HELENA – Montana’s House Human Services Committee held an initial hearing Thursday on a bill that would increase legal protections for medical marijuana patients in the state.
Rep. Mary Ann Dunwell, a Democrat, is sponsoring House Bill 445, which would make a variety of changes to the state’s medical marijuana law. She said it is intended to address some issues that remained after the Legislature passed a wide-ranging reform bill in 2017.
“This is, I guess you could call, a ‘clean-up bill,’ or filling in the gaps that we might not have anticipated when we put all those amendments in,” she said.
HB 445 would state that landlords cannot refuse to rent to someone solely because they are a medical marijuana cardholder and that they cannot prohibit cardholders from using marijuana in the rented property — or growing it, if they do not have another provider. It would also state employers can;t refuse to hire someone because they are a cardholder or prohibit employees with medical marijuana cards from using marijuana at their workplace.
There are some exceptions included in the bill. Landlords could stop people from smoking marijuana on their property if they prohibit all smoking, and they could charge a tenant for any damage to the property from marijuana cultivation. Employers could put “reasonable restrictions” on how their employees used medical marijuana, and they could discipline someone for being under the influence during work hours. Landlords and employers would both be exempted from the requirements if it would affect their ability to obtain federal funding.
Supporters of the provisions said they were pleased at the added support for medical marijuana patients.
“It’s the first one I’ve seen that actually has patient protections in mind, and not just protecting the state or the provider,” said Danielle Muggli, a medical marijuana provider.
“We think it’s very important to not stigmatize people for following a doctor’s recommendation on how to treat chronic pain or asthma or cancer or whatever their condition might be,” said Alex Gray.
Opponents pointed to concerns about the new requirements for landlords and employers, particularly the requirement to allow some patients to grow marijuana. Several said it would force them into a legal gray area because marijuana remains illegal under federal law.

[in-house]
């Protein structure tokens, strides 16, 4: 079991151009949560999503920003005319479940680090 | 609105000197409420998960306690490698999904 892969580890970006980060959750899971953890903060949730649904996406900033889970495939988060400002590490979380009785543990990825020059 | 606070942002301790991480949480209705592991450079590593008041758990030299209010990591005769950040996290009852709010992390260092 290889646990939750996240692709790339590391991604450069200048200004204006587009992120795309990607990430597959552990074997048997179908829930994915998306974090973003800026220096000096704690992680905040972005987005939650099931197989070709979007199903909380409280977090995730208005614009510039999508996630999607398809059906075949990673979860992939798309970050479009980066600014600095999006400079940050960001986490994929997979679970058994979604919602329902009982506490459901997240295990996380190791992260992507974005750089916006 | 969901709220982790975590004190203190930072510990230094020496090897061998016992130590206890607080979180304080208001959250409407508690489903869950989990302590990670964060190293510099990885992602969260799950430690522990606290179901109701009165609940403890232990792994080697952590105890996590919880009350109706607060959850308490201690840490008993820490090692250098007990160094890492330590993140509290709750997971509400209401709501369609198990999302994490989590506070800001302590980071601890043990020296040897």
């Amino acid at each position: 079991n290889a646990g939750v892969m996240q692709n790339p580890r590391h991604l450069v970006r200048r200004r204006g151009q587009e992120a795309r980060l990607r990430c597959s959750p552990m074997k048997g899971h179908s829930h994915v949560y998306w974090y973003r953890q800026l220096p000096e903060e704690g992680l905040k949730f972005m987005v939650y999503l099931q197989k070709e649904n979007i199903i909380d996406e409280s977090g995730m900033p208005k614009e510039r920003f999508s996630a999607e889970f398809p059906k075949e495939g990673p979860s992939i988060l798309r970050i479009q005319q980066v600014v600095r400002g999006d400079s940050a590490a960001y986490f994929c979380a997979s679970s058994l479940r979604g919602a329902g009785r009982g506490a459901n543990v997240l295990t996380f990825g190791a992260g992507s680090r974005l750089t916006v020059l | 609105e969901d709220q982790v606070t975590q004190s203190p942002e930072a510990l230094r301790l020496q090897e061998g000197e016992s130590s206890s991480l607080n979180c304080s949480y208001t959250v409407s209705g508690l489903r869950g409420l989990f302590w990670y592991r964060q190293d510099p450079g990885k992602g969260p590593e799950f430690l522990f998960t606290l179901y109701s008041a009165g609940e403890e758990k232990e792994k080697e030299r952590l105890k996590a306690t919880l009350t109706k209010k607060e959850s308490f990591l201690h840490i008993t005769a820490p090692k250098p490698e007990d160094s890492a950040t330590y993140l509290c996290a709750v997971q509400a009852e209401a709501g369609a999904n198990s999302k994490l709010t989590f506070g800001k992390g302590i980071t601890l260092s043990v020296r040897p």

“I like fair housing, I don’t like restrictions, I don’t like to force an individual landlord to comply with something that’s illegal federally,” said John Sinrud, representing the Montana Landlords Association. “I think it’s unconstitutional and just abhorrent.”
HB 445 would also prohibit marijuana providers from arranging for doctors to examine a patient for a medical marijuana card or paying the costs for a patient to see a doctor to get a card. Dunwell said those changes are aimed at making sure providers and physicians are not “collaborating” to drive business to each other.
But Douglas Felt, operator of Uncle Bucks Dispensary in Billings, opposed that section. He said he’s paid for many of his low-income customers to see a doctor and secure a medical marijuana card.
“Those people have all told me that, if I’m not able to help them, they are returning to the black market,” he said.
HB 445 also included a number of other changes. It would allow medical marijuana patients from outside Montana to possess marijuana in the state, make anxiety disorders approved conditions for medical marijuana treatment, reduce the waiting time for a marijuana card and allow people on probation and parole to use medical marijuana.
The committee took no immediate action on the bill.